I do wonder if this trope hasn’t become a little tired over the last few decades. We have become so saturated by heroic success that it has almost become a little meaningless. The comic book character Wolverine, though as big an icon as you’ll ever find, suffers a major flaw: he can’t die. He is literally invincible—his superhero power is that he can heal any injury, wound, disease, and the like—so there are no stakes. He fights all manner of enemies, but nothing is ever hazardous to him. We know that when we reach the last page of the issue Wolverine will still be alive. The fact that nothing can affect him—and most other action heroes, for that matter—means that he probably won’t have changed at all from the first page of the book to the last. When we read a book or watch a film, we are looking for character development. We want to see characters change; we want to see them grow from their experiences. They might make progress, or they may even devolve, but they change. Yet that never happens to characters that are bulletproof. If there are changes, they are only cosmetic. In one James Bond film his wife is murdered, and in another he is forced to go rogue against his agency, but who he is never actually changes.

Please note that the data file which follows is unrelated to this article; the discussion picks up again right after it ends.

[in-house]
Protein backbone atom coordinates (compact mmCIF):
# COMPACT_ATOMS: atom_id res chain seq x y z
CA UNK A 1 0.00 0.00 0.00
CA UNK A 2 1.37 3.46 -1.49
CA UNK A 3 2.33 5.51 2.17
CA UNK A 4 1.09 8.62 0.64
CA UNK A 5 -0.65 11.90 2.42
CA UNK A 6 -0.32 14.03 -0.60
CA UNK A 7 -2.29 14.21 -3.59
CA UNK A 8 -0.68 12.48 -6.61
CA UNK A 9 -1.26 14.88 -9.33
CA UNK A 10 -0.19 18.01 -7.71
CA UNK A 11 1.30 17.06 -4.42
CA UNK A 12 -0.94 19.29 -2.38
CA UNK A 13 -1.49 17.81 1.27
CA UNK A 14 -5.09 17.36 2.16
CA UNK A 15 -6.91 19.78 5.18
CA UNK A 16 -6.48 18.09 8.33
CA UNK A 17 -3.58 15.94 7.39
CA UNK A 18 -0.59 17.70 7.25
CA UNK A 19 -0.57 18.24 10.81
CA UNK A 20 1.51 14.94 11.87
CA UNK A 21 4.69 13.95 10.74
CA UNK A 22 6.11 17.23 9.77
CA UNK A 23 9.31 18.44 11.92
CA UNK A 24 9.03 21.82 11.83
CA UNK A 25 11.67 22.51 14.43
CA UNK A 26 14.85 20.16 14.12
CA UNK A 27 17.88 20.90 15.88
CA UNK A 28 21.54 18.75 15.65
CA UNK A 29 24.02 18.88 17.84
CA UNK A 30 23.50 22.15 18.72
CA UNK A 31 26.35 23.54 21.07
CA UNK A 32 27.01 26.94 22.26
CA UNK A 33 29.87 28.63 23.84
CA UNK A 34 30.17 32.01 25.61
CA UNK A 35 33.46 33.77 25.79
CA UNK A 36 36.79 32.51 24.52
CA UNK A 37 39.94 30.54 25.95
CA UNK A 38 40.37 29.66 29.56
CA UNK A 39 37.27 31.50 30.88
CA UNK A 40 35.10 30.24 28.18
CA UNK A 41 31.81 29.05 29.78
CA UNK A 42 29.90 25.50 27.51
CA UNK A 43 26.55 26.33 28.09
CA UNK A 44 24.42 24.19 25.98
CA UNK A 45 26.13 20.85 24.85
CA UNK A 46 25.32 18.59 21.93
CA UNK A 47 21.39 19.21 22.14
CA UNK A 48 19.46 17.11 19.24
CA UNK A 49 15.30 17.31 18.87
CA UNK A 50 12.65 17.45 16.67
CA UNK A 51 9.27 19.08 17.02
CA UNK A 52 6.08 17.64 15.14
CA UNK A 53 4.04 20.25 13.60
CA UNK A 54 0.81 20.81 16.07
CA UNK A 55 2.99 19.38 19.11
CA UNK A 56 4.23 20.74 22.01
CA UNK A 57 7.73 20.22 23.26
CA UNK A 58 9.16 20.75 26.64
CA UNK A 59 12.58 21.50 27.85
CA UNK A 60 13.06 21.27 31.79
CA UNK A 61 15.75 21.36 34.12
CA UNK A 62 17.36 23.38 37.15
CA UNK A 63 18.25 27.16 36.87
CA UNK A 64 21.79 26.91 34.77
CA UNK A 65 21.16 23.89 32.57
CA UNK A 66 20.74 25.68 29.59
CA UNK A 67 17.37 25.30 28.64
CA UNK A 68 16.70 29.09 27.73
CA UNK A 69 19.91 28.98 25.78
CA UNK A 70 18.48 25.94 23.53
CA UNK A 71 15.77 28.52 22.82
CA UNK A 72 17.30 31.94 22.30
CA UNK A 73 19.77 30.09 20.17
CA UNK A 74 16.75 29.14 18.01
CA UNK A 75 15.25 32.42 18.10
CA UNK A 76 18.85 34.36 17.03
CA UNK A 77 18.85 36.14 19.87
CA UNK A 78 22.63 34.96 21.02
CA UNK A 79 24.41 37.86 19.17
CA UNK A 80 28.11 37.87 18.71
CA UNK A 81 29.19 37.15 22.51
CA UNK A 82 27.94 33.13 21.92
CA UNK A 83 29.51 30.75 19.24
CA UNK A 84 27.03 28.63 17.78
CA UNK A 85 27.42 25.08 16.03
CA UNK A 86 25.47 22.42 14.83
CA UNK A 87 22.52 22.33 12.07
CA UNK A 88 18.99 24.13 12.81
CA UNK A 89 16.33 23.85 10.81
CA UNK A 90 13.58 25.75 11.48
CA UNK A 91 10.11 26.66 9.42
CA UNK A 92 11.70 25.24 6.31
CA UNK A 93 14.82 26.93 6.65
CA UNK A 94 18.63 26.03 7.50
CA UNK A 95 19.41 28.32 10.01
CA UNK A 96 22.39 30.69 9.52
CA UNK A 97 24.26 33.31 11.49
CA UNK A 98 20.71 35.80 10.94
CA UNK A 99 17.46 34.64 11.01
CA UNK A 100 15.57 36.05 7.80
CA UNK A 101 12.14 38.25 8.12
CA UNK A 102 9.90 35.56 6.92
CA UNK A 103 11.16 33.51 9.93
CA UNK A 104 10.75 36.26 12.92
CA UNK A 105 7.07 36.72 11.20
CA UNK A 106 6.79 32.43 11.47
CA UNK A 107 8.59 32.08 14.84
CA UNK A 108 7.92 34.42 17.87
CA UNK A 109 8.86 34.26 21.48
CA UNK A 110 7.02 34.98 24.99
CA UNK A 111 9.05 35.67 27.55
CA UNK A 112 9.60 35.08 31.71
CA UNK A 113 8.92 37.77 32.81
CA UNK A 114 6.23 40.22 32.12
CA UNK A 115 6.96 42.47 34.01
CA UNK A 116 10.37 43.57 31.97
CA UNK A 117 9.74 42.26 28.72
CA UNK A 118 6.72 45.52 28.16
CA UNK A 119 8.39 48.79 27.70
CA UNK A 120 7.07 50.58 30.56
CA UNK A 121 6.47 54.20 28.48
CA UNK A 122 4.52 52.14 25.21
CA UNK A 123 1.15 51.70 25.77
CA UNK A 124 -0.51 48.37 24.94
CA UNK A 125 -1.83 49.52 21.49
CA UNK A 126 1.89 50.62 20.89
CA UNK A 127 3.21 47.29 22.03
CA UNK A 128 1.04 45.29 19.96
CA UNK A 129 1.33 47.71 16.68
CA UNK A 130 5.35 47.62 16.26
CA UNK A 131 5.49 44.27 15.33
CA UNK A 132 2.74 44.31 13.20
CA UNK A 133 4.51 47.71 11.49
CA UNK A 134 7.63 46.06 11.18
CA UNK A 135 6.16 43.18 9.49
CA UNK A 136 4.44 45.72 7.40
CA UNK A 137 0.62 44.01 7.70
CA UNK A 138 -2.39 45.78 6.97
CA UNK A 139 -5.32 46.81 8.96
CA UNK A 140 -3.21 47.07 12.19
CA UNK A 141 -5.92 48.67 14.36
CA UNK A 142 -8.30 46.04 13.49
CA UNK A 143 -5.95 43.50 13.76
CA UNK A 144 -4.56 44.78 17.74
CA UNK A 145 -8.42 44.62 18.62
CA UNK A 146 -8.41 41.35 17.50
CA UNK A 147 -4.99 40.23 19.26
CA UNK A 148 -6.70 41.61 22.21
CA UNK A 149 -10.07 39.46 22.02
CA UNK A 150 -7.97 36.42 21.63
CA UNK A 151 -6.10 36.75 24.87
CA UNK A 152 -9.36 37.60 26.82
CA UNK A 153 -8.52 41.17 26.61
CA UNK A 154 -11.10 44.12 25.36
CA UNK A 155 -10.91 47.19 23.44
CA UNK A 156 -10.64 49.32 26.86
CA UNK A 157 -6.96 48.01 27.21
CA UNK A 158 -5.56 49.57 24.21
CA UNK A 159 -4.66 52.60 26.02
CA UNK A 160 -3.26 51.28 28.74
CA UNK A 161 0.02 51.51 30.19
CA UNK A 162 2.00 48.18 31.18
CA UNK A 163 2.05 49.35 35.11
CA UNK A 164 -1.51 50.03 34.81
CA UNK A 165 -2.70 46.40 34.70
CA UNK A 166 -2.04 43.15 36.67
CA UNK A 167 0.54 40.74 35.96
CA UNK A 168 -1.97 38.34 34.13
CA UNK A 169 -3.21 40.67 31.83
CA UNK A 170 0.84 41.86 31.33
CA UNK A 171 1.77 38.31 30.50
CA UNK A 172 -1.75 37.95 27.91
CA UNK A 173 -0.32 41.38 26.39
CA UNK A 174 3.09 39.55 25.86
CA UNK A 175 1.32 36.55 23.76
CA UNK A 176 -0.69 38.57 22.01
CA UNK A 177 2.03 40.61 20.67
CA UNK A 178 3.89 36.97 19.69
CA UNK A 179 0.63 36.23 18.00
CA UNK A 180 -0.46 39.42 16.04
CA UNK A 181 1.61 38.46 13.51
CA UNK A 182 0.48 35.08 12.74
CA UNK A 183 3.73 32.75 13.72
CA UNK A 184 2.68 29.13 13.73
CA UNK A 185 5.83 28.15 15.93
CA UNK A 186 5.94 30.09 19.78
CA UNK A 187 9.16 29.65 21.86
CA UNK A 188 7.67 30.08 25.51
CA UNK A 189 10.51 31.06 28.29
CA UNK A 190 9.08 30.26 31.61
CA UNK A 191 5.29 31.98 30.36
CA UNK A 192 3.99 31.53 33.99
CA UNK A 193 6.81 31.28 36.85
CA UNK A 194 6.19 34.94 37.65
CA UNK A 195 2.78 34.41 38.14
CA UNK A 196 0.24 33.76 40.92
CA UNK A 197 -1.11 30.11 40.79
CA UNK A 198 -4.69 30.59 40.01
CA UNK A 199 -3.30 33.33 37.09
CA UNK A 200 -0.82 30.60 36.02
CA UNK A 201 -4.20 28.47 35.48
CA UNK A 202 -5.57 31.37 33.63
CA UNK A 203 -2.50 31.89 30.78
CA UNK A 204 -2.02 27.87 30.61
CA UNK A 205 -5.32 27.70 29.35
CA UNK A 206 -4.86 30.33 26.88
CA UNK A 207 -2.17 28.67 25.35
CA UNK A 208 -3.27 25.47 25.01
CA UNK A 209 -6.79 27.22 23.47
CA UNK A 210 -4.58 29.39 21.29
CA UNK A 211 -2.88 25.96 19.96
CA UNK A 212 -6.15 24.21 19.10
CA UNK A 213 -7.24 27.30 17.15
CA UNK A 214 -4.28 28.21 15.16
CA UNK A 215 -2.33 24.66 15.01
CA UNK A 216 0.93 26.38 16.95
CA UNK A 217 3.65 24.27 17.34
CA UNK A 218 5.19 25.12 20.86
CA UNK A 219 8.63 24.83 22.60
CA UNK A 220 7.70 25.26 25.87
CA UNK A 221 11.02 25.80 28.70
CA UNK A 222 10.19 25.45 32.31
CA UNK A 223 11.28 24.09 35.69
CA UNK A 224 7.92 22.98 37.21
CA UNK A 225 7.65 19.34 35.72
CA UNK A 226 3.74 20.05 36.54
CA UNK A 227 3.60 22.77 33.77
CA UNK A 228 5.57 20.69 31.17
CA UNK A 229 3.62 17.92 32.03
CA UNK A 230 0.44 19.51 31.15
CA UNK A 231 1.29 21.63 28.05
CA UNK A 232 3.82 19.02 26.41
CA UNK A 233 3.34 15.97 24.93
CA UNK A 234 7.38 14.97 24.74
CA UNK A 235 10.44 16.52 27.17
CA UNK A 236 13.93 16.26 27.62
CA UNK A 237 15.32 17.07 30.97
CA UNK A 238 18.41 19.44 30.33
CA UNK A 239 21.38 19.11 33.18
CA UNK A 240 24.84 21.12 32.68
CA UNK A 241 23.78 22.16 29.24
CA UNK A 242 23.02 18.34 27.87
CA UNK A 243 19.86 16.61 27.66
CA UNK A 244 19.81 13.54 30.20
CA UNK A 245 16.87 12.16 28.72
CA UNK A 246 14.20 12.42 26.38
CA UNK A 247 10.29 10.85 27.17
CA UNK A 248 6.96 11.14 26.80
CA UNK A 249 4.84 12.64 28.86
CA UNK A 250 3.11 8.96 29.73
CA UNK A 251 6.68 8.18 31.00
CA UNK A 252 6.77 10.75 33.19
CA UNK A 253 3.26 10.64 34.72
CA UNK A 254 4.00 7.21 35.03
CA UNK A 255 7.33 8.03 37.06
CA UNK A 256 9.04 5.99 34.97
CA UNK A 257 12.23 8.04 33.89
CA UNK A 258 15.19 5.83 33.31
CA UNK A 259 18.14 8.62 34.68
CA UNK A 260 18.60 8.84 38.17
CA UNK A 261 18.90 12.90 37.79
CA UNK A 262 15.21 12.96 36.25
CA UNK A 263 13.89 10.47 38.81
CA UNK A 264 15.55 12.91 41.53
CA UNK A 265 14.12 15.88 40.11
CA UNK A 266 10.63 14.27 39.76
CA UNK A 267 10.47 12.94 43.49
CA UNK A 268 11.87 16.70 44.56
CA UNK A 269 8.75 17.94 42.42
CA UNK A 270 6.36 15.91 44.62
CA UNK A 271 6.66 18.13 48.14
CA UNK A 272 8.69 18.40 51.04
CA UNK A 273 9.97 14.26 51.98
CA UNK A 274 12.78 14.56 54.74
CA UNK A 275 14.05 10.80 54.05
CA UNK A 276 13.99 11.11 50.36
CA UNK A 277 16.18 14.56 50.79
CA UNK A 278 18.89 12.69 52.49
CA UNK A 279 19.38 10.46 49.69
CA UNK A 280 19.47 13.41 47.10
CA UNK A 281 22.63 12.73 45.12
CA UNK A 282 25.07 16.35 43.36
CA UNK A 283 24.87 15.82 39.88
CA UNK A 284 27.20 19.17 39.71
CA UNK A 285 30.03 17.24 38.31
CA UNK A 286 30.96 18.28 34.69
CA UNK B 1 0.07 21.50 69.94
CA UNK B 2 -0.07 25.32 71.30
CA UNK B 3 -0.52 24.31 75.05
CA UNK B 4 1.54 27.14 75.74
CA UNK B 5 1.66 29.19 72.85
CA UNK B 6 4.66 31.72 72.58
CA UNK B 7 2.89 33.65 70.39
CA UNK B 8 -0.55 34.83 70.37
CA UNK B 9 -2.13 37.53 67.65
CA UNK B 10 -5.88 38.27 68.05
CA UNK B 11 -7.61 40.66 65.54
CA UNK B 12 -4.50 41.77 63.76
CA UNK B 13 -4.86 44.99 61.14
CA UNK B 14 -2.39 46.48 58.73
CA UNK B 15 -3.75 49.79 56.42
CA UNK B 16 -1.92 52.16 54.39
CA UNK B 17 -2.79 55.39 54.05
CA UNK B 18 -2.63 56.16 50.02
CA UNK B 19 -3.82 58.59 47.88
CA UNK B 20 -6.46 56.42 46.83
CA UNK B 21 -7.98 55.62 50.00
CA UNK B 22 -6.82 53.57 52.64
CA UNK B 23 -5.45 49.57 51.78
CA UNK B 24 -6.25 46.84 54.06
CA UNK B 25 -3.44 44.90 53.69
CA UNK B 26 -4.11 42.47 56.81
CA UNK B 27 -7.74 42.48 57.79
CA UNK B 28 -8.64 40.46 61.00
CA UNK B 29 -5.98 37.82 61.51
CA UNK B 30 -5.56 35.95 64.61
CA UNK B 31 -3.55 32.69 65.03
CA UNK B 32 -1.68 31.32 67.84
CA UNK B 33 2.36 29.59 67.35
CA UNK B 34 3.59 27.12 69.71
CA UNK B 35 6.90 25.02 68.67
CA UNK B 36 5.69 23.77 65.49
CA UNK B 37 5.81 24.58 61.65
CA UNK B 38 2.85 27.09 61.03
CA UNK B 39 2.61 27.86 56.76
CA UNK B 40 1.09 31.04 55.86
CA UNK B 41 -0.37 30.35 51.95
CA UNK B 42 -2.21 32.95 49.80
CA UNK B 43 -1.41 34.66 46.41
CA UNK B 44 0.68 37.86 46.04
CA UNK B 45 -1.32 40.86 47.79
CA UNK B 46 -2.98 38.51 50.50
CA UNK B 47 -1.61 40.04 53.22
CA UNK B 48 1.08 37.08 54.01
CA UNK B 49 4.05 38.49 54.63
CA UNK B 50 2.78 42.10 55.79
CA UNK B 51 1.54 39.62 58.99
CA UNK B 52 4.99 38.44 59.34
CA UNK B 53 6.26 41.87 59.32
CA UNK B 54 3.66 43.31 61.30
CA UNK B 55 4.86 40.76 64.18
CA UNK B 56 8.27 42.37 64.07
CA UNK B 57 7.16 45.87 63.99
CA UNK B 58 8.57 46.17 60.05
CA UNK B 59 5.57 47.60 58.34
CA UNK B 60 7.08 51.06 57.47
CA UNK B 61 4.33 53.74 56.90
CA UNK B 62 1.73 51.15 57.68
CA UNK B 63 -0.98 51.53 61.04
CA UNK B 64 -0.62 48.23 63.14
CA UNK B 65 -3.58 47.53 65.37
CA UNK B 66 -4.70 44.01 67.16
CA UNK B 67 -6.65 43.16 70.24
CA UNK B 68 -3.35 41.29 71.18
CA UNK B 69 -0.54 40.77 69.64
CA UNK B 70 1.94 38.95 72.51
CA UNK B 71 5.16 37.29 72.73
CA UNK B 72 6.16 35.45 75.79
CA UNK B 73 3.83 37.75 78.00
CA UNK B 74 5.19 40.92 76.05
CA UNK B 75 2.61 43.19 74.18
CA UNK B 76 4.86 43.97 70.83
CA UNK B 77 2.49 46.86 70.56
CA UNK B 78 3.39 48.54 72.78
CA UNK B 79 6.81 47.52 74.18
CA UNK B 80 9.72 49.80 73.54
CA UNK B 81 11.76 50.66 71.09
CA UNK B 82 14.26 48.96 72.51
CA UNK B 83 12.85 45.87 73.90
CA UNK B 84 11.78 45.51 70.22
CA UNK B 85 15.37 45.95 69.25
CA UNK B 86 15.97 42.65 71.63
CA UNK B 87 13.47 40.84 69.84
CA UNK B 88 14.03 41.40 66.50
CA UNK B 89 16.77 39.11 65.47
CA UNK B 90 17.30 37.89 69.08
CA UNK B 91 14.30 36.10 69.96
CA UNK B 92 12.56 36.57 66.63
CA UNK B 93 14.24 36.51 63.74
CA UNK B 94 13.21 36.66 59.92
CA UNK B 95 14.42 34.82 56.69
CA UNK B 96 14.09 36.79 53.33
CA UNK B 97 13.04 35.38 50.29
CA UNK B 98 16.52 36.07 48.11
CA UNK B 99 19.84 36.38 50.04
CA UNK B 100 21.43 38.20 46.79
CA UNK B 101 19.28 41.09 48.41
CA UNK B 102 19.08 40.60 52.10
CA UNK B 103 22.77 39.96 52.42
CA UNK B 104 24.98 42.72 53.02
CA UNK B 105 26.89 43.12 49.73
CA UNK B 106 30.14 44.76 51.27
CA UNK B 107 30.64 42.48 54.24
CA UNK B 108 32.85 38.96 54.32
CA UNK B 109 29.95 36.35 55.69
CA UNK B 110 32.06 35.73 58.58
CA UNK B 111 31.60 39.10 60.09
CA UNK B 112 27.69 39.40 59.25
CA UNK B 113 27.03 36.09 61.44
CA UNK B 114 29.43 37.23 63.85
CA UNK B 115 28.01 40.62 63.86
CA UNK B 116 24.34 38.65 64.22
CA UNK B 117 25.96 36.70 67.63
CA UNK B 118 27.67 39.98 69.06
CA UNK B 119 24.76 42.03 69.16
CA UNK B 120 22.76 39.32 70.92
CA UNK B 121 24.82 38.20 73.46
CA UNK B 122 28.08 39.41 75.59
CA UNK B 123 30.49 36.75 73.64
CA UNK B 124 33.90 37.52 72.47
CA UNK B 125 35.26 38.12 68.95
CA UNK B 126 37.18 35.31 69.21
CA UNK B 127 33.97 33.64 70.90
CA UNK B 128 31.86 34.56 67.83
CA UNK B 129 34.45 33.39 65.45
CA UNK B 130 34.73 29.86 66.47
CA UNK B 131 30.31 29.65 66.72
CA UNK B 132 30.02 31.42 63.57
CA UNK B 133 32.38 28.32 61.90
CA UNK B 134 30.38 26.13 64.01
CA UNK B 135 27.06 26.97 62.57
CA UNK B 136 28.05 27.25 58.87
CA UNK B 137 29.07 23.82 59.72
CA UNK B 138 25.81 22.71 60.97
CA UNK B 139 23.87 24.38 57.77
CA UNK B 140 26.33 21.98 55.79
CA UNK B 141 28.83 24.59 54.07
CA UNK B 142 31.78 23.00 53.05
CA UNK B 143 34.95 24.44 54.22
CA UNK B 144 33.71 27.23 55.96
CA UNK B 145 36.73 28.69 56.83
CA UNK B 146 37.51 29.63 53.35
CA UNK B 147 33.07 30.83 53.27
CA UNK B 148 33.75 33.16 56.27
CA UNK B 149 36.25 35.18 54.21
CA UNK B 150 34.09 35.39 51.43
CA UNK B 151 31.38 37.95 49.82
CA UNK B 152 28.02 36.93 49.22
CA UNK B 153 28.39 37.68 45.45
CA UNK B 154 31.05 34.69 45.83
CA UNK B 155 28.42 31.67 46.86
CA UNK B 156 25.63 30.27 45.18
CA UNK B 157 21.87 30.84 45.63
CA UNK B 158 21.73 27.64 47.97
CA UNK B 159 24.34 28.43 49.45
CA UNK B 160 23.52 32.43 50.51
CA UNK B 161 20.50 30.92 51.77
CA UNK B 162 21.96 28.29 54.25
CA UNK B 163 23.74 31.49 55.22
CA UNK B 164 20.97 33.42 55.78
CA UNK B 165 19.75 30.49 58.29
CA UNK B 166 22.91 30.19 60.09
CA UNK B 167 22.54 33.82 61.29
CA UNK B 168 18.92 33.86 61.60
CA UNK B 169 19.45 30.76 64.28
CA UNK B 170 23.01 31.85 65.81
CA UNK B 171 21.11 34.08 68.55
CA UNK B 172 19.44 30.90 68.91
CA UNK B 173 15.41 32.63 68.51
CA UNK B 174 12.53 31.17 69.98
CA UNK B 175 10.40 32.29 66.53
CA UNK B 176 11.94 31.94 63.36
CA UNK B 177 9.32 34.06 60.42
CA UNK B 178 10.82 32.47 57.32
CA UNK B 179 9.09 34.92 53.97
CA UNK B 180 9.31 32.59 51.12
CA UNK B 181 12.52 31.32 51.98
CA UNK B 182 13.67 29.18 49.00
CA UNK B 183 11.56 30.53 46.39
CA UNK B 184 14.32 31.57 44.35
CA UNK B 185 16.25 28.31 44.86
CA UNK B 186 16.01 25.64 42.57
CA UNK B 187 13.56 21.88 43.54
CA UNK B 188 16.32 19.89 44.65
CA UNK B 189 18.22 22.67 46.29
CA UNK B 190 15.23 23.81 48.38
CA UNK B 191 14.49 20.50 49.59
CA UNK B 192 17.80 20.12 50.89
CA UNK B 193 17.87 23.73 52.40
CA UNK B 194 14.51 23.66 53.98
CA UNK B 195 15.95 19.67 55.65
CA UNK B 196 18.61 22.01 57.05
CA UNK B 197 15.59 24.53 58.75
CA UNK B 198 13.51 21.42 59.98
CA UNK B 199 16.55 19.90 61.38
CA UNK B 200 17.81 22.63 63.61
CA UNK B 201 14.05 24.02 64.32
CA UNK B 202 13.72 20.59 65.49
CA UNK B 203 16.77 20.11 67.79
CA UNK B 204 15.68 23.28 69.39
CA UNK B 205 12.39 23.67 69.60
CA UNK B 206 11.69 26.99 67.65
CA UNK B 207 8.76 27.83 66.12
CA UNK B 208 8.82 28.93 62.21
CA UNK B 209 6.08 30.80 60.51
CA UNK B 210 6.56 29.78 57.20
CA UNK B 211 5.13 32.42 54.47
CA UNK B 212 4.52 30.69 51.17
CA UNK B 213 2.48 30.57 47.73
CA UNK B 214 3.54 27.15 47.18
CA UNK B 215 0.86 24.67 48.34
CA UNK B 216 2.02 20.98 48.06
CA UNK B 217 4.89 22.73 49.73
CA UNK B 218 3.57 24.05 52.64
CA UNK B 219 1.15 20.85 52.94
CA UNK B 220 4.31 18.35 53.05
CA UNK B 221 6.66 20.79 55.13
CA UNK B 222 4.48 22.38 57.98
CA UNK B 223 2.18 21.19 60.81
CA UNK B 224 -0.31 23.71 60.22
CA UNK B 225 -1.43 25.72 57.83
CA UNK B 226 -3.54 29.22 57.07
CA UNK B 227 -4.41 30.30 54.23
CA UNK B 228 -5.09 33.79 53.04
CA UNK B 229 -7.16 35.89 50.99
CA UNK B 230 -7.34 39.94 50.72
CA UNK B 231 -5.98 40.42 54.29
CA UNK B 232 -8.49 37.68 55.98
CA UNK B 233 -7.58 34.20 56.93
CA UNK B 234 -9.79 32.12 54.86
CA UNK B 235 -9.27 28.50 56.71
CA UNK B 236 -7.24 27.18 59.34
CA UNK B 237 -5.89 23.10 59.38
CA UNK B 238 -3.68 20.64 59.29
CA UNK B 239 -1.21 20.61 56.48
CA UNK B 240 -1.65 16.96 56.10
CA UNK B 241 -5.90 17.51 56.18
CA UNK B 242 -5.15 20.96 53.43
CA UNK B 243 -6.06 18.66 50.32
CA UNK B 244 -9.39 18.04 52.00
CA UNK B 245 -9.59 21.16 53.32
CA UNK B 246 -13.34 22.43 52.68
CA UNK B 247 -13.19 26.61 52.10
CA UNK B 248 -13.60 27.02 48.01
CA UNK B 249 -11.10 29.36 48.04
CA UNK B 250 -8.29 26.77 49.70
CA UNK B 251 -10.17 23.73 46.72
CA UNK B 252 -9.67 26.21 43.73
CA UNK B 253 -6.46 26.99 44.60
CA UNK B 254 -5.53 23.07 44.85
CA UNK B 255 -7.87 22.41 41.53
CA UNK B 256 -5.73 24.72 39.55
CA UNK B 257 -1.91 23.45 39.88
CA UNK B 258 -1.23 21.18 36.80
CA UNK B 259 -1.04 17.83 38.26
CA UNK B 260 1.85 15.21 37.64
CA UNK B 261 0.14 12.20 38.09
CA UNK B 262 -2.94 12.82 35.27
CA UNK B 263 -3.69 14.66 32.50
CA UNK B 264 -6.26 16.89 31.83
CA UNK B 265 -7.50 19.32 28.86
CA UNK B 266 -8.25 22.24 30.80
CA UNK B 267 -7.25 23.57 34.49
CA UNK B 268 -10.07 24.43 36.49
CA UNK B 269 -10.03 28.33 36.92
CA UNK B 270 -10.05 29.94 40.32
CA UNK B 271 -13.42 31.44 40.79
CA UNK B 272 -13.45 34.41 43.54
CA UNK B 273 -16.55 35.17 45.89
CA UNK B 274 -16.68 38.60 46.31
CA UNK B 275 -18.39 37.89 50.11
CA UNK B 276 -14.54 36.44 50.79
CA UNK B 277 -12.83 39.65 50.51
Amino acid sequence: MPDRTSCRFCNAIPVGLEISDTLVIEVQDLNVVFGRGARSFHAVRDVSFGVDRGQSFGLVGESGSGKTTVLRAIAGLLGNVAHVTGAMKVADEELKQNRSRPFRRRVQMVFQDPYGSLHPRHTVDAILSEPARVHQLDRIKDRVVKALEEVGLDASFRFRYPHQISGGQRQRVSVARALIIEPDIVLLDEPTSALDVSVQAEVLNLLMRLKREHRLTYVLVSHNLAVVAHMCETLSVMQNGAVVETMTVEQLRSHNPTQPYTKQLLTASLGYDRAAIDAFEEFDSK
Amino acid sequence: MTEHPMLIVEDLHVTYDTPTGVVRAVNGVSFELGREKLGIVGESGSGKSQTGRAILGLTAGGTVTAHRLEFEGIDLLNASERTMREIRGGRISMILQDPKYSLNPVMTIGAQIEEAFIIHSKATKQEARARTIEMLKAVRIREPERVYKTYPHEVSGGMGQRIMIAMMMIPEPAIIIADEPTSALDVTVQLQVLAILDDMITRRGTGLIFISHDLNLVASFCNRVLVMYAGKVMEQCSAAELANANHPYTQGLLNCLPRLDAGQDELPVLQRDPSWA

I am not about to suggest that killing off protagonists at the end of the story is a solution to this problem, or that death should become the new standard. But I do feel that death as a narrative tool is largely being ignored, in a way that can be detrimental to some works. One of the most impressive things about the film adaptation of The Mist was that—spoilers!—the protagonist died at the end. It actually comes as a surprise, because we’re so used to the hero killing off all the monsters and making everything safe and normal again. We don’t see it coming. It is so rare that that happens in movies that it actually shocks us, and we might be moved to recommend the film to others on that basis alone. “It has an amazing ending,” I can remember saying to friends. In this case, “amazing ending” is really just code for ‘here’s something you won’t see too often.’